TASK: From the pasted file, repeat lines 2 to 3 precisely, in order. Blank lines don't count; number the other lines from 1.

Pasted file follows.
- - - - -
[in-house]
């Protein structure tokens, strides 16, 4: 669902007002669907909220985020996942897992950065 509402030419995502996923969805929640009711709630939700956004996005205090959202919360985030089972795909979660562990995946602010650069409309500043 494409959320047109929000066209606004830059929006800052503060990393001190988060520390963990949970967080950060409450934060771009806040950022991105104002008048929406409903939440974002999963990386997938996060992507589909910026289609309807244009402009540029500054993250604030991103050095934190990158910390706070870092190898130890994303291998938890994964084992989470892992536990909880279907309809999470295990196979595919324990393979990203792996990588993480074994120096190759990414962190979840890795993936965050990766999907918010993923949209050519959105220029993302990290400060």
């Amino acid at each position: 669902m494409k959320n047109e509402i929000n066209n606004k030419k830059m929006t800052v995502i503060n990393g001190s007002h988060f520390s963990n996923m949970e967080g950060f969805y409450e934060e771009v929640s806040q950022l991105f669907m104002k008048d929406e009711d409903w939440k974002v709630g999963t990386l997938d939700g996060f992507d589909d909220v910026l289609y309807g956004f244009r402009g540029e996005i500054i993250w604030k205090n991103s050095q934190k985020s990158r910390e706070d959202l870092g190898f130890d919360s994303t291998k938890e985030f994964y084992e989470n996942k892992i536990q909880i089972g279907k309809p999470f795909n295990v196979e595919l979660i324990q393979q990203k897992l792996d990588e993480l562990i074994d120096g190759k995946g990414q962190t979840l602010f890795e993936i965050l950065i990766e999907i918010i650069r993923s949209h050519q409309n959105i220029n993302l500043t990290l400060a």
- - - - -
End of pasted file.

């Protein structure tokens, strides 16, 4: 669902007002669907909220985020996942897992950065 509402030419995502996923969805929640009711709630939700956004996005205090959202919360985030089972795909979660562990995946602010650069409309500043 494409959320047109929000066209606004830059929006800052503060990393001190988060520390963990949970967080950060409450934060771009806040950022991105104002008048929406409903939440974002999963990386997938996060992507589909910026289609309807244009402009540029500054993250604030991103050095934190990158910390706070870092190898130890994303291998938890994964084992989470892992536990909880279907309809999470295990196979595919324990393979990203792996990588993480074994120096190759990414962190979840890795993936965050990766999907918010993923949209050519959105220029993302990290400060």
């Amino acid at each position: 669902m494409k959320n047109e509402i929000n066209n606004k030419k830059m929006t800052v995502i503060n990393g001190s007002h988060f520390s963990n996923m949970e967080g950060f969805y409450e934060e771009v929640s806040q950022l991105f669907m104002k008048d929406e009711d409903w939440k974002v709630g999963t990386l997938d939700g996060f992507d589909d909220v910026l289609y309807g956004f244009r402009g540029e996005i500054i993250w604030k205090n991103s050095q934190k985020s990158r910390e706070d959202l870092g190898f130890d919360s994303t291998k938890e985030f994964y084992e989470n996942k892992i536990q909880i089972g279907k309809p999470f795909n295990v196979e595919l979660i324990q393979q990203k897992l792996d990588e993480l562990i074994d120096g190759k995946g990414q962190t979840l602010f890795e993936i965050l950065i990766e999907i918010i650069r993923s949209h050519q409309n959105i220029n993302l500043t990290l400060a």